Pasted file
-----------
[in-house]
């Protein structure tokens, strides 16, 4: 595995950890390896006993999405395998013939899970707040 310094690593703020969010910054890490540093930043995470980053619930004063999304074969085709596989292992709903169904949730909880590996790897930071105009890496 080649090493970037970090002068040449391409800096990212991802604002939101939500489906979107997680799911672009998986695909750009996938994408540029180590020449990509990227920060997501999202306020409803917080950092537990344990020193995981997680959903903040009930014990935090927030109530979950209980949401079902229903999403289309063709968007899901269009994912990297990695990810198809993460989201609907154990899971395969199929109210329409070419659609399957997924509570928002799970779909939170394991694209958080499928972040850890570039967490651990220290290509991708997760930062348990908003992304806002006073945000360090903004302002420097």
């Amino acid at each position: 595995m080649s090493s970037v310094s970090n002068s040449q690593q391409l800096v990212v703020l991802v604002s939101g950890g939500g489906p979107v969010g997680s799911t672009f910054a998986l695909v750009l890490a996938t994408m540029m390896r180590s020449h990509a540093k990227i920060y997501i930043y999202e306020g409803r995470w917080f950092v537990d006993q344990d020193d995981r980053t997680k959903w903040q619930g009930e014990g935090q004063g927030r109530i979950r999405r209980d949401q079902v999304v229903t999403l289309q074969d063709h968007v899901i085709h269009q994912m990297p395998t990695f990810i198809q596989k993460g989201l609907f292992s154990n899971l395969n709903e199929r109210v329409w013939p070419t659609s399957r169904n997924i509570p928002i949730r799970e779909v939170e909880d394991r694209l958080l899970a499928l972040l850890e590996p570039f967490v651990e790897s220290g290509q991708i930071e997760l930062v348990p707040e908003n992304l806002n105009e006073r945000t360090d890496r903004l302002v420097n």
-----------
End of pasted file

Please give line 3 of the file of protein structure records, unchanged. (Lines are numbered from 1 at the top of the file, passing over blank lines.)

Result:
């Amino acid at each position: 595995m080649s090493s970037v310094s970090n002068s040449q690593q391409l800096v990212v703020l991802v604002s939101g950890g939500g489906p979107v969010g997680s799911t672009f910054a998986l695909v750009l890490a996938t994408m540029m390896r180590s020449h990509a540093k990227i920060y997501i930043y999202e306020g409803r995470w917080f950092v537990d006993q344990d020193d995981r980053t997680k959903w903040q619930g009930e014990g935090q004063g927030r109530i979950r999405r209980d949401q079902v999304v229903t999403l289309q074969d063709h968007v899901i085709h269009q994912m990297p395998t990695f990810i198809q596989k993460g989201l609907f292992s154990n899971l395969n709903e199929r109210v329409w013939p070419t659609s399957r169904n997924i509570p928002i949730r799970e779909v939170e909880d394991r694209l958080l899970a499928l972040l850890e590996p570039f967490v651990e790897s220290g290509q991708i930071e997760l930062v348990p707040e908003n992304l806002n105009e006073r945000t360090d890496r903004l302002v420097n």